London Conchord Ensemble
Piano Trio No. 1
Trio pathétique for clarinet, bassoon and piano
String Quintet in A major
This recording brings together works by four composers at the forefront of St Petersburg’s musical life in four succeeding generations during a period when St Petersburg was indisputably at the centre of Russian artistic culture. Each significantly influenced the life and work of his successor, whether by the example of his compositions, or by direct practical intervention in his early career. The works recorded here also share a particular characteristic: they are all works by young men. They are vital, exuberant, colourful, and full of ideas. However, none is now widely performed, and to our knowledge one of them (the Balakirev Octet) has not been recorded since the advent of stereo sound. They deserve to be better known.
Mikhail Ivanovich Glinka (1804-1857) came from a landowning family near Smolensk. According to his reminiscences, he was brought up by his grandmother as a virtual prisoner in her room until the age of six. At this time, the only music he heard was Russian folk songs sung by his nurse, and the sound of bells from the nearby church: his first composition was an imitation of bell sounds on a copper basin. At the age of 13, Glinka was sent to school in St Petersburg. By that time, the city already had a musical scene comparable to that of most Western European cities (it is worth noting that during the nineteenth century, the premieres of Beethoven’s Missa Solemnis, Verdi’s “La Forza Del Destino”, and “The Damnation of Faust” by Berlioz all took place in St Petersburg). As a schoolboy and young man, Glinka not only heard masterpieces by Beethoven and Haydn, but met and had several lessons from John Field, and heard new operas by Rossini. After leaving school, he became a frequenter of St Petersburg’s salons, to which his skills as singer, pianist and composer allowed him ready access.
Towards the end of the 1820s, Italian opera became a particular obsession of Glinka’s. His compositions from that period include a number of songs in an Italian style to Italian texts, as well as salon pieces and imitations of Russian folksong with simple piano accompaniments. In 1830, he moved to Milan to develop his compositional interests and technique, where he remained for 3 years before eventually returning to St Petersburg. The Trio Pathétique dates from his Milanese period. In it his various musical interests coalesce. One hears the influence of bel canto and Italian opera; the piano figuration and decorative flourishes of John Field; and, very faintly, an echo of Russian folk song.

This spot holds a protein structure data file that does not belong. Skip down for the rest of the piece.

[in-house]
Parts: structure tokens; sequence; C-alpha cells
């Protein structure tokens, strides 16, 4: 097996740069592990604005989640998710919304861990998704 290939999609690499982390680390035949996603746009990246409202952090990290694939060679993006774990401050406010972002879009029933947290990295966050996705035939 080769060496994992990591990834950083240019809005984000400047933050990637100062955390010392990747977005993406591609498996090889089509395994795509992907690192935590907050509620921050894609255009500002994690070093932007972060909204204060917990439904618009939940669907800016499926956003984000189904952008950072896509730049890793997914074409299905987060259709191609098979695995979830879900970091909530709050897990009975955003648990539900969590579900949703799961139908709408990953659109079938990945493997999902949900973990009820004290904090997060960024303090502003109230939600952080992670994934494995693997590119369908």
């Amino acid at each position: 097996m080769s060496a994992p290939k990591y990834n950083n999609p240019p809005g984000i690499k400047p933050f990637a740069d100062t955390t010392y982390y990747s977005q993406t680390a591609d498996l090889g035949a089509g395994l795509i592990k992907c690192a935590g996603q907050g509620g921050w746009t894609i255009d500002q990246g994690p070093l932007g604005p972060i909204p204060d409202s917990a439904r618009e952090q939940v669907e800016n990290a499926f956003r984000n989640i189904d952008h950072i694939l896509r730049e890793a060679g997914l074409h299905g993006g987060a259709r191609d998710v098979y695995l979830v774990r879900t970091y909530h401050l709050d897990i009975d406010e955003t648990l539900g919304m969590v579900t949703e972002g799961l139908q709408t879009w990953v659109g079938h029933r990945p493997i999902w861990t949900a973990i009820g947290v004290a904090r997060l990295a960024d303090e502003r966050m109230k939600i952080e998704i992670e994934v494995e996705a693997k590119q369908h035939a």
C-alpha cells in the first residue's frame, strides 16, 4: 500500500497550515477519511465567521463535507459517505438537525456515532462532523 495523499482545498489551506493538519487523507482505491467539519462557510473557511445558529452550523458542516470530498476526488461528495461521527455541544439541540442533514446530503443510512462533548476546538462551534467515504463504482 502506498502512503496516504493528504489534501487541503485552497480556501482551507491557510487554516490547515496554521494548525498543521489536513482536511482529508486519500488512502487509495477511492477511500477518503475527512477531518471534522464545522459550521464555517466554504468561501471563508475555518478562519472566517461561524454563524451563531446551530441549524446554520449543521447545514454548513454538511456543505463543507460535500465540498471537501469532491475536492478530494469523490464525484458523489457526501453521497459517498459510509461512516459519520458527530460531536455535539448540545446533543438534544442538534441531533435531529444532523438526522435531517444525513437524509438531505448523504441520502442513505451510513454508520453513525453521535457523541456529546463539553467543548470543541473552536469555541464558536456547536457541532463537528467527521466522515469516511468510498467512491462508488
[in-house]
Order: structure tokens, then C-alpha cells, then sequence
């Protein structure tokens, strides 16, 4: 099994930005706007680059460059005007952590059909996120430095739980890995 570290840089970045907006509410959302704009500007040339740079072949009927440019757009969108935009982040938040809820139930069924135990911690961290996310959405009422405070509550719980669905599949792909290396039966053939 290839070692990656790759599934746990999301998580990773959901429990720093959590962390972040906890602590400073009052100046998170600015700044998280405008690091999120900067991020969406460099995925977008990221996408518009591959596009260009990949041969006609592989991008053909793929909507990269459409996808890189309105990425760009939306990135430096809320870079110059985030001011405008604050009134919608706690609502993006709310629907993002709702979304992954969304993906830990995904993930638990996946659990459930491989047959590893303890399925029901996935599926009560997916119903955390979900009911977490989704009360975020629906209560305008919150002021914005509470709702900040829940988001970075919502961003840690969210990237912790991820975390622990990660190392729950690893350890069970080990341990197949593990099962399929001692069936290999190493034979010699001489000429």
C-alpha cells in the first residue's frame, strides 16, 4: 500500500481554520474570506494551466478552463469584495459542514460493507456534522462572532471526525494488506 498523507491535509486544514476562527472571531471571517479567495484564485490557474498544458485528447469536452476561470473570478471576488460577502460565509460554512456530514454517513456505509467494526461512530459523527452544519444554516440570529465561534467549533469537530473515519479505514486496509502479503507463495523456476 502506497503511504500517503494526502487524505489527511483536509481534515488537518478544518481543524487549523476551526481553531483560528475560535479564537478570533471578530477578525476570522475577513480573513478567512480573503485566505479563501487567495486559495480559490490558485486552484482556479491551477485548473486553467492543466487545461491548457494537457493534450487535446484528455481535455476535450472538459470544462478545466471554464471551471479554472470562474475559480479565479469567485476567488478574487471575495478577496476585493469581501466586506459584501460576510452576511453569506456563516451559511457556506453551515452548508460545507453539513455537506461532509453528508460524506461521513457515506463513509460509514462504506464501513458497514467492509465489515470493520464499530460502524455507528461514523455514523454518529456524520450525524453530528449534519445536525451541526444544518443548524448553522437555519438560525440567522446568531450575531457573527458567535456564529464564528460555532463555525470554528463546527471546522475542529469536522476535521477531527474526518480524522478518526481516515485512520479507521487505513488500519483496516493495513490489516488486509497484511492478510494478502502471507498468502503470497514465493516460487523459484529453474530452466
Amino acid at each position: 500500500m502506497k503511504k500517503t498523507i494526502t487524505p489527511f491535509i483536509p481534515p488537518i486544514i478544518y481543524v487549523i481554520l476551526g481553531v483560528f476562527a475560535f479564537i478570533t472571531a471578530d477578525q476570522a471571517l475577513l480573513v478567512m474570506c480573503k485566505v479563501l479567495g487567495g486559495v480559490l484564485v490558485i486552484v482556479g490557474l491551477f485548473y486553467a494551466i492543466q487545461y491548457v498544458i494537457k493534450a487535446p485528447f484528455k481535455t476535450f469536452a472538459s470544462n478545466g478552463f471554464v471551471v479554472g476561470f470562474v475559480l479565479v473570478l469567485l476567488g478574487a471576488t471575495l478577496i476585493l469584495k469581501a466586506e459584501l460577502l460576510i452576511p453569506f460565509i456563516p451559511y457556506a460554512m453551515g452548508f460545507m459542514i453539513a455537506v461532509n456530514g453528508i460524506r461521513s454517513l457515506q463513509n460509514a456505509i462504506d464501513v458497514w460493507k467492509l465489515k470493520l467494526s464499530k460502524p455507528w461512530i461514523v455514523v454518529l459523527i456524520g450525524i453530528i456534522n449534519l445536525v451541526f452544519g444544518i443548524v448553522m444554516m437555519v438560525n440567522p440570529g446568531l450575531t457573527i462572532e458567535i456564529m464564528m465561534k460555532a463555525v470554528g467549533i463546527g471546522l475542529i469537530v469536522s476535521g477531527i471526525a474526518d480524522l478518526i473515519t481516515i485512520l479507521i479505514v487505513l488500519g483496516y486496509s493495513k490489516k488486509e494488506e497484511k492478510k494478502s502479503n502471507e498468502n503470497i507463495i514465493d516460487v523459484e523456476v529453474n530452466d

Glinka himself gave two contrasting explanations for the use of the title “Pathétique” for the Trio. In his reminiscences, Glinka (who was a notorious hypochondriac) wrote that at the time of the Trio’s composition he was ill, in “misery and discomfort”, “deprived of appetite and sleep”, and fell into despair, which he expressed in the Trio. But the Trio was also published with a preceding epigraph in French, which suggests a more metaphysical explanation:
“Je n’ai connu l’amour que par les peines qu’il cause” (“I knew love only by the pains which it causes”).
In line with its title, the Trio has a stormy and declamatory opening and closing in the tragic key of D minor. However, the prevailing mood is not tragic. It is better described as tender, passionate, lyrical – and playful, particularly in the fleet-footed second movement scherzo. Glinka writes beautifully and idiomatically for the unusual combination of instruments. The influences of Rossini, Bellini and John Field are perhaps a little too evident for a strongly distinctive compositional voice to be heard. The most striking and individual aspect of the piece is its sonority, for which Glinka has an exceptionally refined feeling. The wide spacing of voices, the unusual instrumentation, and the use of very high registers in the piano, all give the piece a sound that is at turns deep and expressive, and of crystalline clarity. (For that reason, we prefer to record it in its original instrumentation, rather than in either of the more frequently heard versions for piano trio, or for clarinet, cello and piano).
Both in his development of a distinctive national style, and in his compositional technique, Mily Alexeyevich Balakirev (1837-1910) was by his own admission indebted to Glinka (though more to the later Glinka, the composer of “Ruslan and Ludmila”, than to the earlier Italian-inspired Glinka of the Trio). That indebtedness began when Balakirev first moved to St Petersburg at the age of 18, and was introduced to Glinka, who took the young composer under his wing. Balakirev was already a fine pianist, and Glinka was sufficiently impressed by his musical talent to give him sole charge of the musical education of his favourite niece! The Octet was one of the early pieces that Balakirev showed to Glinka at this time. In his memoirs, Balakirev wrote: